Bush strongly defended NATO’s record after the summit. "NATO is the most successful alliance in the history of the world," he said. "Think about that: The most successful alliance in the history of the world. Because of NATO, Europe is whole and united and at peace. And that is a milestone in the history of liberty."

However, diplomats say the wording of the NATO declaration was the subject of intense behind-the-scenes wrangling. The final text suggests Germany was able to force some concessions – another part of the declaration describes NATO as merely "a forum“ for consultation and coordination among allies. In parallel, it stresses the importance of a stronger EU, as well as the need to the enhance cooperation with the United Nations.

Signs of latent tension were also apparent in remarks made by French President Jacques Chirac. While praising U.S. interest in strengthening NATO, he also spoke of the importance of the United Nations and, according to a leaked text of his speech, said that as “the German chancellor has underlined,” NATO must “continue to take account of the changes that have occurred on the European continent.”

Perhaps the most visible result of the summit was the allies’ broad show of support for Ukraine. Diplomats told RFE/RL after the meeting that many NATO leaders spoke for strengthening ties between the alliance and Ukraine. Lithuania, Poland, Latvia, Britain, the Netherlands -- among others -- pledged their support.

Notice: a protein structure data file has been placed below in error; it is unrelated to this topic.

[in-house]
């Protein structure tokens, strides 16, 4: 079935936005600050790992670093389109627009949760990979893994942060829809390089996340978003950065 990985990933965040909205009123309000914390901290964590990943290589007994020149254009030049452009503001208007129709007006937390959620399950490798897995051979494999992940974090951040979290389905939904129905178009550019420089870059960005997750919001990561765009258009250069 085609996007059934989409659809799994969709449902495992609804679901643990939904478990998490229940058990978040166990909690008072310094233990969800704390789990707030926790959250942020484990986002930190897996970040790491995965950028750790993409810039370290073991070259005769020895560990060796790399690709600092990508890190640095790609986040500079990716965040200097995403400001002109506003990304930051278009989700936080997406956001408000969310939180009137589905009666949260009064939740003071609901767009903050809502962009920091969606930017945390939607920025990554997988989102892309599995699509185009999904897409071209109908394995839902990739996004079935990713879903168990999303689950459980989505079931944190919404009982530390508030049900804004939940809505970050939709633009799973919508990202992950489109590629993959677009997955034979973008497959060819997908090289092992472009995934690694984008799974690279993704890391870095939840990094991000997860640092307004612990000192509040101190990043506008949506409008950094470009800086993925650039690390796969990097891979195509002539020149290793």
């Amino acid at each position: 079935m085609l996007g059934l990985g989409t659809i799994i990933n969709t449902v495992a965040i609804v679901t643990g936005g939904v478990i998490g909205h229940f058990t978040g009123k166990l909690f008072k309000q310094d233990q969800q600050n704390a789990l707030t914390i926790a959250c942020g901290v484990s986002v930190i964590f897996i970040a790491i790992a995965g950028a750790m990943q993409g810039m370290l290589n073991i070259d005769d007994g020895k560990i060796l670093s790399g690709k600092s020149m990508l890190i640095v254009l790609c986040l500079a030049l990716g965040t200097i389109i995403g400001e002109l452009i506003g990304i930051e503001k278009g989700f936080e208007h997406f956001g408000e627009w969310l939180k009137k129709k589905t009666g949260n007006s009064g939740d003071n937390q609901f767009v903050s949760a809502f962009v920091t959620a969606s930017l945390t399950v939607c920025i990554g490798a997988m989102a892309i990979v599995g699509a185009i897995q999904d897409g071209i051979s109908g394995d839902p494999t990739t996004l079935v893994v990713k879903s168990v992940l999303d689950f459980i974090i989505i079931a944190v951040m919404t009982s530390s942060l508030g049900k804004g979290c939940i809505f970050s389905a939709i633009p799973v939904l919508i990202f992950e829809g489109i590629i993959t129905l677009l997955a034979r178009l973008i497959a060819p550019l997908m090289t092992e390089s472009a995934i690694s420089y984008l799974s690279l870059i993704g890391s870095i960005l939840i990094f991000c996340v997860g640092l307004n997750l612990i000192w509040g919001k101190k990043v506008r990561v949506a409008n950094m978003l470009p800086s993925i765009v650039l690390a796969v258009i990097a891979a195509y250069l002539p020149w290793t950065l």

Bush praised Ukraine for the free elections that brought Yushchenko to power. He said the United States appreciates Ukraine’s wish to join NATO. "We welcomed President Yushchenko and reminded him that NATO is a performance-based organization and that the door is open, but it is up to President Yushchenko and his government and the people of Ukraine to adapt the institutions of a democratic state," Bush said. "And NATO wants to help."

According to officials, Yushchenko asked for deeper relations and said Ukraine wants to join NATO at some point. He asked NATO for a “clear signal,” but said it does not have to come in the form of a fixed date for membership.

Diplomats say Ukraine would first like to agree a Membership Action Plan with NATO. However, they say, this could take years. There was no detailed discussion of Ukraine’s membership prospects today.

In his public comments, Yushchenko affirmed Ukraine’s general desire to integrate into “Euro-Atlantic structures.” "The European choice made by the Ukrainian people opens up opportunities for taking [NATO-Ukrainian relations] to a thoroughly new level," Yushchenko said. "Our path is to use the possibilities of our country to the full. This includes the adoption of European political, economic, and social standards."

However, Ukraine’s moment of glory today came after an initial hitch. One diplomat told RFE/RL last week Yushchenko had "invited himself“ to the summit. NATO would have preferred a lower-level meeting and to delay the meeting with Yushchenko. However, once the Ukrainian president expressed his interest, it was felt a rejection could leak and send "the wrong signal.“